Max’s Treehouse

The sudden passing of an ex-boyfriend (Benjamin Cardona) forces Scout (Emily Sullivan) to return to her hometown and confront her feelings for Winnie (Rachel Schmeling) and the moments they shared together in an old treehouse in Max berry’s deep exploration of even deeper feelings in Treehouse of Dreams – part of the 2019 NYWinterFest at the Hudson Guild Theater, 441 West 20th street in NYC.

Reliving their memories and the emotions they evoke and looking their affection for each other right in the eye.

Treehouse of Dreams the story of three best friends, Winnie, Scout, and Mark as they navigate grief, loss, and drastic change at the cusp of young adulthood.

Max Berry’s parable of friendship and confronting powerful feelings premieres as part of NYWinterFest @ the Hudson Guild Theater, 441 W 26th St, New York, New York 10001
January 7 @ 6:15pm; January 11 @ 9pm; January 13 @ 3:30pm


Treehouse of Dreams, a play by Max Berry, features
Rachel Schmeling,
Emily Sullivan,
Benjamin Cardona
and is directed by Brooke Viegut


We climbed the tree for some one-on-one with the cast. 

Tell us about yourselves as artists?

Brooke: Oof… That’s tough! As a director and choreographer I believe that ordinary people lead extraordinary lives full of love, lust, light, and languish. I strive to dive into the universal struggle of our individual experiences and recognizing, relating, and ultimately learning from them; in whatever medium it comes in!  I came to theatrical storytelling through dance, so most of my practice is based in movement and music. We all have these beats, natural rhythms that drive us through life, and my work tends to highlight that. I direct/choreograph musical theatre quite a bit, and it’s been very refreshing to tackle a full length play again. 

Rachel: What a loaded question! I guess…I am a storyteller. I love telling stories about humans to create empathetic connections in today’s world. 

Emily: My background is primarily in live theatre, specifically working with the classics–I’ve done more Early Modern work than anything else! Lately I’ve been working on more new works, which is very exciting–it’s very special to work directly with a playwright and create something new. The weirder the play, the more interested I’ll be. I write poetry as well and have a secret passion for music. 

Ben: Thank you for using the term artist. I actually go by creative. It can be frustrating to have to answer to a single discipline when you’ve done other things. I started as an actor in college, yet was always interested in directing and writing. I can safely say I enjoy writing and directing my own material, but acting for projects that don’t come from within. I’m an observer and a listener. I’m the kind of person that can listen to a piece of music and will likely safe the lyrics for last. If there’s a musical journey, to me that’ll suffice.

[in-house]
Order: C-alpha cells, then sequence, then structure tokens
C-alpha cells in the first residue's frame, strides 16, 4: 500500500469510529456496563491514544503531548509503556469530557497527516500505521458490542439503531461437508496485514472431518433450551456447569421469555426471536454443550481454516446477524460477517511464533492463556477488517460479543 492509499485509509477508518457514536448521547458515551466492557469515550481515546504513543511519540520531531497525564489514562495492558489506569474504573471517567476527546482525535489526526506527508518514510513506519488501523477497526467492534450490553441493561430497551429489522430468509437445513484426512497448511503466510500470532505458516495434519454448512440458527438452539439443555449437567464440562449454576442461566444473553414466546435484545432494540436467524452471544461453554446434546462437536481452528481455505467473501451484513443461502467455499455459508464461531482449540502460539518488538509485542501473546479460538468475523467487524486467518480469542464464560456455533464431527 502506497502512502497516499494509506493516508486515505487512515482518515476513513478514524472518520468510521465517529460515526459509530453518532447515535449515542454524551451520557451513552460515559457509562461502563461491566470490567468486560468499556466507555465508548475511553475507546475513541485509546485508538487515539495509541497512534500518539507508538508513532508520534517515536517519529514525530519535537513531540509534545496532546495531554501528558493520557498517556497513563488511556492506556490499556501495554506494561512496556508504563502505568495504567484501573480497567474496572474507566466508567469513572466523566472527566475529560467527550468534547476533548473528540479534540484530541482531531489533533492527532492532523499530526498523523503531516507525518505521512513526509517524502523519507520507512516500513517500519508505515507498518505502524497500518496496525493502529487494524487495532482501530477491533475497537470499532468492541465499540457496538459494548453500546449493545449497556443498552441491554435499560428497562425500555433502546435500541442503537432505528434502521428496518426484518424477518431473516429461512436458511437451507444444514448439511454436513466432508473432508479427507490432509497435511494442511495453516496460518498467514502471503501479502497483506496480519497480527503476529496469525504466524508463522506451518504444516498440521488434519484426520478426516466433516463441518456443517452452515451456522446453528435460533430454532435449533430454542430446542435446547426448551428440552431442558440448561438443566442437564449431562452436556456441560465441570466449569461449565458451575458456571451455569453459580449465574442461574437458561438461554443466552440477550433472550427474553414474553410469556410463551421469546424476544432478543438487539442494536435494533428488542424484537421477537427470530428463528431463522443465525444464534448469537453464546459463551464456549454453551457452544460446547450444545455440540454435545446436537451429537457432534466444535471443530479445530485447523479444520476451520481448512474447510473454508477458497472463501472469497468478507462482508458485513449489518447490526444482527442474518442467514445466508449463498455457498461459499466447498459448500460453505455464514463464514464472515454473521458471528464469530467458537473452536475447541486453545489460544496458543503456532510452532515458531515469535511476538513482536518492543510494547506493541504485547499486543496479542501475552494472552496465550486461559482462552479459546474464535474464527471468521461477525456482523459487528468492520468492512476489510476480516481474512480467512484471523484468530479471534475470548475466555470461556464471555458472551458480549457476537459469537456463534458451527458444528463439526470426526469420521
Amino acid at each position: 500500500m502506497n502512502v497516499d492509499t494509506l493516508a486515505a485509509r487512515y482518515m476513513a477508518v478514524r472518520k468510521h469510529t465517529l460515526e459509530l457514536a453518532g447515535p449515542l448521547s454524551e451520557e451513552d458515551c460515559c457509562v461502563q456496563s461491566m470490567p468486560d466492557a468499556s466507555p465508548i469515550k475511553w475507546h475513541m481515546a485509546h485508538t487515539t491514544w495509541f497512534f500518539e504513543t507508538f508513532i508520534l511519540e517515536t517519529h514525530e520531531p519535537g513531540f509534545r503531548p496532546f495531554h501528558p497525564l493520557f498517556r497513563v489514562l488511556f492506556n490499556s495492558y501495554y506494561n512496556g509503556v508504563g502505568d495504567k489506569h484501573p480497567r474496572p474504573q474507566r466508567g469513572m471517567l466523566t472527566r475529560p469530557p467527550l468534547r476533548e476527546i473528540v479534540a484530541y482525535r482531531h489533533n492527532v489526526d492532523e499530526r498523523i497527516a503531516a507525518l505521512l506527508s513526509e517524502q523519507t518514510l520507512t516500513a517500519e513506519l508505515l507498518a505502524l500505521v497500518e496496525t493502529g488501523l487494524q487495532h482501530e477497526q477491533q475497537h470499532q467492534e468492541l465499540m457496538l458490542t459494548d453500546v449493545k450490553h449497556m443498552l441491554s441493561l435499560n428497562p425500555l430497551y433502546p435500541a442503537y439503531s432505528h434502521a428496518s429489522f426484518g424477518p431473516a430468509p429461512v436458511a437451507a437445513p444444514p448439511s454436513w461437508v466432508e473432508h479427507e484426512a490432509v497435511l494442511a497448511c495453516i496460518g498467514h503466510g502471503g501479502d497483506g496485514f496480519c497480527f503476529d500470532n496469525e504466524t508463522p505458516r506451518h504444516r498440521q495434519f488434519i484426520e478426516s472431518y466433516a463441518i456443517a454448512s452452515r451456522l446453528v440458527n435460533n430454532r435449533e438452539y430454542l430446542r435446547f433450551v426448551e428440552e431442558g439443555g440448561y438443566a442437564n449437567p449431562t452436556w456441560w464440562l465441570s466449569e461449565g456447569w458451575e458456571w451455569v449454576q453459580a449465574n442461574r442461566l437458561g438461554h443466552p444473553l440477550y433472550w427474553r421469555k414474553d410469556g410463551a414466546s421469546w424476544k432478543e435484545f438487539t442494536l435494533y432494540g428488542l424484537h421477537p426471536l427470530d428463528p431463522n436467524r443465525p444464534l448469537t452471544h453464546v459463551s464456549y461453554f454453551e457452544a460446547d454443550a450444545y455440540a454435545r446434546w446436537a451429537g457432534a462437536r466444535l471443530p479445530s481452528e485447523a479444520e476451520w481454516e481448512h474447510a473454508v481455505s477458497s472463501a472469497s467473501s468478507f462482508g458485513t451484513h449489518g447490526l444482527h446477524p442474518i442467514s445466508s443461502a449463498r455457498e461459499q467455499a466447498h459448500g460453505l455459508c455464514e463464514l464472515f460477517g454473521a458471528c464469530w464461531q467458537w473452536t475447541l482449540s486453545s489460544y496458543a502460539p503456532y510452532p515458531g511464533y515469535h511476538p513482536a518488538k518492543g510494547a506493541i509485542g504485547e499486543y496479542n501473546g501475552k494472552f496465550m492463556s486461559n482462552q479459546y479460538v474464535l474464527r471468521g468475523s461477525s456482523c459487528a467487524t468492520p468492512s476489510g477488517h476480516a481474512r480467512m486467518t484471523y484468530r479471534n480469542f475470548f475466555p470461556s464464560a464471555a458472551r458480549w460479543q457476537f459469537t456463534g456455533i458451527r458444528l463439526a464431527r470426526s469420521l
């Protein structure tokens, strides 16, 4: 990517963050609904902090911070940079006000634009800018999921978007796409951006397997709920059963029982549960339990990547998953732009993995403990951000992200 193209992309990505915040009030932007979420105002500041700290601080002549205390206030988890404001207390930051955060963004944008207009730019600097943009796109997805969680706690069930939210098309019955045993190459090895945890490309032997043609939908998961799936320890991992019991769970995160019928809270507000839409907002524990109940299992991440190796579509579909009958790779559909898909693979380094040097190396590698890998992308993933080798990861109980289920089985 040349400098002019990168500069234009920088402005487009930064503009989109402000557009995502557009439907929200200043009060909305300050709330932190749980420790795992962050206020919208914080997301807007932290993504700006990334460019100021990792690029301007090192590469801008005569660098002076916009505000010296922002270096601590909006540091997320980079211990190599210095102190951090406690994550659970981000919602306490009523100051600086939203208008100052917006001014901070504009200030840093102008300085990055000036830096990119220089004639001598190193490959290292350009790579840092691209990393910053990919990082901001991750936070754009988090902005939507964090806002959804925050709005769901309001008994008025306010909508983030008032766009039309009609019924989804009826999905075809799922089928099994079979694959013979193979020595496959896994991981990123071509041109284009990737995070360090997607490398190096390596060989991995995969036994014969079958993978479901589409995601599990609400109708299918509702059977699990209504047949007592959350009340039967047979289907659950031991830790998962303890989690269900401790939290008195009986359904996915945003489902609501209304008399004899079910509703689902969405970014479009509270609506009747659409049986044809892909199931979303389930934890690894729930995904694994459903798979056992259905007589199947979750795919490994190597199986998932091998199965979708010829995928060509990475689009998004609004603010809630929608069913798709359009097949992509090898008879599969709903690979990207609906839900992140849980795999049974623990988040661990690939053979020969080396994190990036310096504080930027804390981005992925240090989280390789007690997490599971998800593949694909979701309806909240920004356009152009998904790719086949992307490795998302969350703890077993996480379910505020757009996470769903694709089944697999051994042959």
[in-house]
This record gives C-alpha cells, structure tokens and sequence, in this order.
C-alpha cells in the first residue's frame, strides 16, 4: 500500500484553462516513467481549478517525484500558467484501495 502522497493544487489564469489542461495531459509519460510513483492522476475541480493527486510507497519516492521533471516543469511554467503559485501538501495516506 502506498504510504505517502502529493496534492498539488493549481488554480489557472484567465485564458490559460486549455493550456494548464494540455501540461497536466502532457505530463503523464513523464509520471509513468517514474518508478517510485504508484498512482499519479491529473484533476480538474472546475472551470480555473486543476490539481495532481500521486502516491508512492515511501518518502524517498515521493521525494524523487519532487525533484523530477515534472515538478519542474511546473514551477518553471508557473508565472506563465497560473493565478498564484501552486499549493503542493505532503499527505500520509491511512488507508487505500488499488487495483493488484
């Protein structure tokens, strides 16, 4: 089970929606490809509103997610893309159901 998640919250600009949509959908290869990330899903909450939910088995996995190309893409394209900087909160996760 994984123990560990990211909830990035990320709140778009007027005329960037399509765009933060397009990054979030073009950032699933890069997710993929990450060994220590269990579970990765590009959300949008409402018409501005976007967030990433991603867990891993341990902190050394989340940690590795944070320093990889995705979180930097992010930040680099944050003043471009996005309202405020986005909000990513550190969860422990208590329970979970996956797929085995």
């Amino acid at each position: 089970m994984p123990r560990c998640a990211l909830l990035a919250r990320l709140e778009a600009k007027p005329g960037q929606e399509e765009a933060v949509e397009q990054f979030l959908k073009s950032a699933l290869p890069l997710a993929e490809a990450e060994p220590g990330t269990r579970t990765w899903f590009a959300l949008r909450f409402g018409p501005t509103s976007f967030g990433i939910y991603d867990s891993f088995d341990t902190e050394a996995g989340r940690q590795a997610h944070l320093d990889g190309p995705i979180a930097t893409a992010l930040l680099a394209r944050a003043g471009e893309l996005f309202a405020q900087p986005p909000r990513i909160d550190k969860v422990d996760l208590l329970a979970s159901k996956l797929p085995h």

What does this play “say” to you? Can you relate?

Brooke: For better or worse, I can very much relate to Treehouse. Each of these characters are incredibly likable, and watching them navigate grief, guilt, and honest love for each other is gut-wrenching at times. That, surrounded by our base expectations for how society functions is the epitome of human struggle, and we can easily find pieces of ourselves in Winsten, Scout, and Mark’s individual experiences.

Rachel: To me, this play is about love and grief coexisting, and how we navigate being young and having lots of feelings that we maybe don’t know what to do with. And it’s important to see that struggle, see the loss and love existing beside each other because that is so much a part of life. I can definitely relate to that. I’m going through it right now in a way! Processing all those feelings at once, for the first time….it’s hard. But a very human struggle, and I hope people resonate with the play. 

Emily: The idea that love doesn’t validate behavior or can ultimately be harmful immediately stuck out to me when I first read “Treehouse”, and it’s an aspect of the play that still resonates with me. The characters of the play are at the threshold to adulthood, and that’s a hard lesson to learn, especially with regards to romantic love. I can definitely relate; it took a while for the realization that just because you love someone, or they love you, doesn’t mean they’ll be kind, or a relationship is healthy.

Ben: Treehouse of Dreams doesn’t deal with this particular topic explicitly, yet the conflict is unequivocally moved by it, and that’s the effect of assumptions as a solution to uncertainty. I can certainly relate to the uncertainty aspect of it since it’s one of the most unbearable feelings to me. Of course, it’s supported by the aspect of expectations which have been established in my brain. I can’t help it! Being imaginative is in my nature.

This play packs a punch. What is your process as an actor when you are involved in a piece with such subject matter?

Brooke: This piece is a whirlwind! As a director I believe it’s imperative to create a safe, open, compassionate space regardless of the piece we’re working on. Cast and creative, we’re all a team dedicated to telling this story and it’s my job to bring us together. Things like bringing in an intimacy director and making sure everyone feels empowered in the room lets the entire team do their best work. This show has some moments that are deeply personal to me, and finding a balance between thinking objectively as a director and relating empathetically can be difficult, but so important.